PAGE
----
A Lancaster University academic has been singled out in an international science journal for his far-reaching impact work on ship hatch designs.
The weekly journal, Nature, has selected just 12 impact case studies for publication following the recent Research Excellence Framework (REF), a rigorous assessment of research work undertaken by British universities.
The 12 have been picked, to showcase the importance of research for society, from 6,975 impact case studies submitted by 154 universities, whose research was assessed.
Statistician Professor Jonathan Tawn’s work focused on the sinking of the MV Derbyshire more than 30 years ago and was critical in determining the conclusions of the High Court’s investigation into the tragedy.
The oil tanker, the largest British ship to have been lost at sea, sank when she ran into a typhoon off the south coast of Japan. All 42 crew members and two of their wives lost their lives.
Professor Tawn’s research identified that design standards for the strength of hatch covers of certain ocean-going carriers needed to be increased by 35%.
The new level was set as a worldwide mandatory standard in 2004. During the REF census period, the change has impacted on the design of 1720 new carriers and strengthening for the 5830 carriers currently in service.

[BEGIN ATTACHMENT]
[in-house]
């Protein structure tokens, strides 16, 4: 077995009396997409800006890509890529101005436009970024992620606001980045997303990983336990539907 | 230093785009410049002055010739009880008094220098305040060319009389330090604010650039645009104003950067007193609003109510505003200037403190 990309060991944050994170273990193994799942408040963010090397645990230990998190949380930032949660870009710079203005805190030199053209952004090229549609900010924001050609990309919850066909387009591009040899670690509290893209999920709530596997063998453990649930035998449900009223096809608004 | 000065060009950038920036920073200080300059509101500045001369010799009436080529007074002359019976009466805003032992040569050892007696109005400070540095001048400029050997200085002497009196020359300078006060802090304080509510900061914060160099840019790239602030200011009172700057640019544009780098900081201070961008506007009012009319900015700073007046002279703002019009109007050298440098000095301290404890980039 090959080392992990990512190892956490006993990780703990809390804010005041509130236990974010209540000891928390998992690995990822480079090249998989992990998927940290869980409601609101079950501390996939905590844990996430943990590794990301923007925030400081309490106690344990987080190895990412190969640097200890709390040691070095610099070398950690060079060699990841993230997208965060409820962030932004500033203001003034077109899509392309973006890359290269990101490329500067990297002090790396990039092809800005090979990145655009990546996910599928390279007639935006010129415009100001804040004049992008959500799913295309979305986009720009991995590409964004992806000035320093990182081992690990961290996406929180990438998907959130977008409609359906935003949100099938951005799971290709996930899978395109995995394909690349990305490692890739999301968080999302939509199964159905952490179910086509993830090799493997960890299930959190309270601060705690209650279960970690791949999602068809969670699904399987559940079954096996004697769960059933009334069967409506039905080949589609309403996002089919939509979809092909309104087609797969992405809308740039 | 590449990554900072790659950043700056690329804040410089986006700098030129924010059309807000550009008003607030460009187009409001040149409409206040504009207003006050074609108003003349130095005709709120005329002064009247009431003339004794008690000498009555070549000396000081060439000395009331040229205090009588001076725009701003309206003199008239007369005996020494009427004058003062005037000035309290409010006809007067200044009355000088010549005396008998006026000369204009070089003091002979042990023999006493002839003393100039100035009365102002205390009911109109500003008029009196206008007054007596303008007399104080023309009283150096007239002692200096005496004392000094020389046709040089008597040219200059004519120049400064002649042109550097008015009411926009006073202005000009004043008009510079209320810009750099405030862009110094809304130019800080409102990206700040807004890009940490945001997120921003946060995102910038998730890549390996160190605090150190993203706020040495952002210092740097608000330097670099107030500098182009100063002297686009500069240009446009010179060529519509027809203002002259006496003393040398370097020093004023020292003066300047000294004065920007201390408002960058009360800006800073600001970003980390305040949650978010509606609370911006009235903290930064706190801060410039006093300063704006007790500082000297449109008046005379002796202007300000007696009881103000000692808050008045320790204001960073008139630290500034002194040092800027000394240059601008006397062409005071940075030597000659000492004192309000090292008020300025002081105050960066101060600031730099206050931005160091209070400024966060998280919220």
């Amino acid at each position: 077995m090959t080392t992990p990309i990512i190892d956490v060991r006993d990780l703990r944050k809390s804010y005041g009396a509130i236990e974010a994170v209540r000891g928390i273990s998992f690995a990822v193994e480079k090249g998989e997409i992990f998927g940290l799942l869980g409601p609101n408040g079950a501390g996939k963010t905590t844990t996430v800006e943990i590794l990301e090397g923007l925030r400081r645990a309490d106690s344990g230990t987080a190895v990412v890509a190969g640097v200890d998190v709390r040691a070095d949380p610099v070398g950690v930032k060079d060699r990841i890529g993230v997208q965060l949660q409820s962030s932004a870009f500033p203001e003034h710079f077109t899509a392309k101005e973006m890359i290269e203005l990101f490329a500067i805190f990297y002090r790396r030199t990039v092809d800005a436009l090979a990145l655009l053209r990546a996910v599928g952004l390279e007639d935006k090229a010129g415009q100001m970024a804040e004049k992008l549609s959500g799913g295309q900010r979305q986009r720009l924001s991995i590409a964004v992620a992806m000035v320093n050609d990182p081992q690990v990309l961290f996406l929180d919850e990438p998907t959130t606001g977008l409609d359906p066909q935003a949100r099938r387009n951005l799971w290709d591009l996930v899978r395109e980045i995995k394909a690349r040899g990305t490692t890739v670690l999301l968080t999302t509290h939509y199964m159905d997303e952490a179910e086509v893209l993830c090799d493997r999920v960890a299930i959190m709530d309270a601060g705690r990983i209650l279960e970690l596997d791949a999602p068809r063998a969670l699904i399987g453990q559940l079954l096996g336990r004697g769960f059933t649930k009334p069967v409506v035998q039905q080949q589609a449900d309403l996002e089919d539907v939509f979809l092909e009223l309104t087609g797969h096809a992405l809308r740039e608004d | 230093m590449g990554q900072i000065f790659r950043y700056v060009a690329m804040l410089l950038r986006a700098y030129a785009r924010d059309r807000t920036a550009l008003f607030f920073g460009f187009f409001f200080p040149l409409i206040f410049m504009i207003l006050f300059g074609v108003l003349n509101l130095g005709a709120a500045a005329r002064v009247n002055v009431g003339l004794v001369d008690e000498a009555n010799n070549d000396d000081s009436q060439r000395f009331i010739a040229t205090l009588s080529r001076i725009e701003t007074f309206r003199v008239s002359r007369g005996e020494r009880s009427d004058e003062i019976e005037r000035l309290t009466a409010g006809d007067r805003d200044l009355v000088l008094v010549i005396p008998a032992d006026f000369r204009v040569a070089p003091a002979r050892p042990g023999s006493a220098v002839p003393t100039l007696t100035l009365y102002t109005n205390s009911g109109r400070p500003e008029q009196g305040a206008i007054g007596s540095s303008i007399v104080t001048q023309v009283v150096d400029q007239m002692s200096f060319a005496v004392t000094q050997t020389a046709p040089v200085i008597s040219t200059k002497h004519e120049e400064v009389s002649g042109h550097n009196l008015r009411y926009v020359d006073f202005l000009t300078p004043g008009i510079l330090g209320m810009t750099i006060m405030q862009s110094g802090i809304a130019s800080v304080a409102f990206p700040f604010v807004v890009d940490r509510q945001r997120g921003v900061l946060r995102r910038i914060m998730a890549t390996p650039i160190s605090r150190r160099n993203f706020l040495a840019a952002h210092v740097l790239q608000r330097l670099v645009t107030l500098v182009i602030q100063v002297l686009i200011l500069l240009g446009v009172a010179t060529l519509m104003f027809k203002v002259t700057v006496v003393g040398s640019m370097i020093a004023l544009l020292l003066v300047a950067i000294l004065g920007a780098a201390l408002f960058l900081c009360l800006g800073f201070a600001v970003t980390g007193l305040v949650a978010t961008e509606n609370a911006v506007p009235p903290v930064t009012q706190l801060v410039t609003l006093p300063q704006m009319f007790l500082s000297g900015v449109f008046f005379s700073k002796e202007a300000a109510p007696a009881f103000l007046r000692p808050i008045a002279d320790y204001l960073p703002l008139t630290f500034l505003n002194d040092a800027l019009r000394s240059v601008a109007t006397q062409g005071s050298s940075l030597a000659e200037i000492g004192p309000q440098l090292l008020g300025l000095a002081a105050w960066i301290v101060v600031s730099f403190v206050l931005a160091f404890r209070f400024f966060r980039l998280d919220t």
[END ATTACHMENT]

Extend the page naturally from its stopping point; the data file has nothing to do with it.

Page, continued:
There have been no sinkings of ocean-going bulk carriers since the new design standards were introduced. Based on past evidence, more than 100 such sinkings would have been expected in the same period.
The improved safety record provided substantial benefits for the shipping industry, insurers and governments.
Professor Tawn was appointed the sole expert by the court to deal with statistical issues. Working with a team of Lancaster University statisticians, he provided the entire statistical methodology and analysis for the study to develop new design standards.
Professor Tawn explained: “It is really pleasing to have contributed to such important work and also great that the REF review has identified this work as world-leading. Lancaster has a long-tradition of excelling in statistical innovation in response to a wide range of substantive applications and so we are really pleased to see this is reflected in the REF outcome. Impact is at the core of our training of students as well, which is key to the recent award of £6.3M funding for the STOR-i Centre for Doctoral Training.”
The REF is a method of assessing the research of British higher education institutions. It took place in 2014 to assess research carried out during the period 2008–2013 inclusive. Lancaster’s Mathematics and Statistics Department came third in the REF in terms of impact and fifth overall. The department submitted three impact case studies.